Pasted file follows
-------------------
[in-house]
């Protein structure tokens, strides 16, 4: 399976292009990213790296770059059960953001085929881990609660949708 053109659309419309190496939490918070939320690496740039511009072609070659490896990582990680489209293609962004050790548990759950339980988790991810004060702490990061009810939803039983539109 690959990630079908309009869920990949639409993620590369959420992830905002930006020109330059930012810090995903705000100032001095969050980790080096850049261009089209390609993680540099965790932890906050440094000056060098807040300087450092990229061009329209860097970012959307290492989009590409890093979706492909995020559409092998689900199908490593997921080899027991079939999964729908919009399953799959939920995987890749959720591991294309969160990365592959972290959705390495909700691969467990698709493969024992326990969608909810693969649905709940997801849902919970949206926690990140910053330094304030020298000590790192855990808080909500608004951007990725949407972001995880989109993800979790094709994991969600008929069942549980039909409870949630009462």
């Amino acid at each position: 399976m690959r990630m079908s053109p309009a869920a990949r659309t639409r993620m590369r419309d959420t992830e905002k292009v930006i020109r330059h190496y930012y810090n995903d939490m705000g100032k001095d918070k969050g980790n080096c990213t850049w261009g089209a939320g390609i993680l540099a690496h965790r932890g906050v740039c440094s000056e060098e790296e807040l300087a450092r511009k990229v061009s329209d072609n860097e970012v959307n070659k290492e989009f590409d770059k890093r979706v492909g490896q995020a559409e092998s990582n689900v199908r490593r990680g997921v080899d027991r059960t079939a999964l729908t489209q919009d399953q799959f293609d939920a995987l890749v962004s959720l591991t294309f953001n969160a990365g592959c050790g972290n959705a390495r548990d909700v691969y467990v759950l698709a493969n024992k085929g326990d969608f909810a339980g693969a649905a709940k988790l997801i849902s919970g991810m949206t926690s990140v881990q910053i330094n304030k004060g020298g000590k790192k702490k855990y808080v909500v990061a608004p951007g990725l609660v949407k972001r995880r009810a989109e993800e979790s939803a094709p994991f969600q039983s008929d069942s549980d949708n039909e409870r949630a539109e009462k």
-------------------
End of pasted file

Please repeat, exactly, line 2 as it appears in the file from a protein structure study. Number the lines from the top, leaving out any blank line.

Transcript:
């Protein structure tokens, strides 16, 4: 399976292009990213790296770059059960953001085929881990609660949708 053109659309419309190496939490918070939320690496740039511009072609070659490896990582990680489209293609962004050790548990759950339980988790991810004060702490990061009810939803039983539109 690959990630079908309009869920990949639409993620590369959420992830905002930006020109330059930012810090995903705000100032001095969050980790080096850049261009089209390609993680540099965790932890906050440094000056060098807040300087450092990229061009329209860097970012959307290492989009590409890093979706492909995020559409092998689900199908490593997921080899027991079939999964729908919009399953799959939920995987890749959720591991294309969160990365592959972290959705390495909700691969467990698709493969024992326990969608909810693969649905709940997801849902919970949206926690990140910053330094304030020298000590790192855990808080909500608004951007990725949407972001995880989109993800979790094709994991969600008929069942549980039909409870949630009462």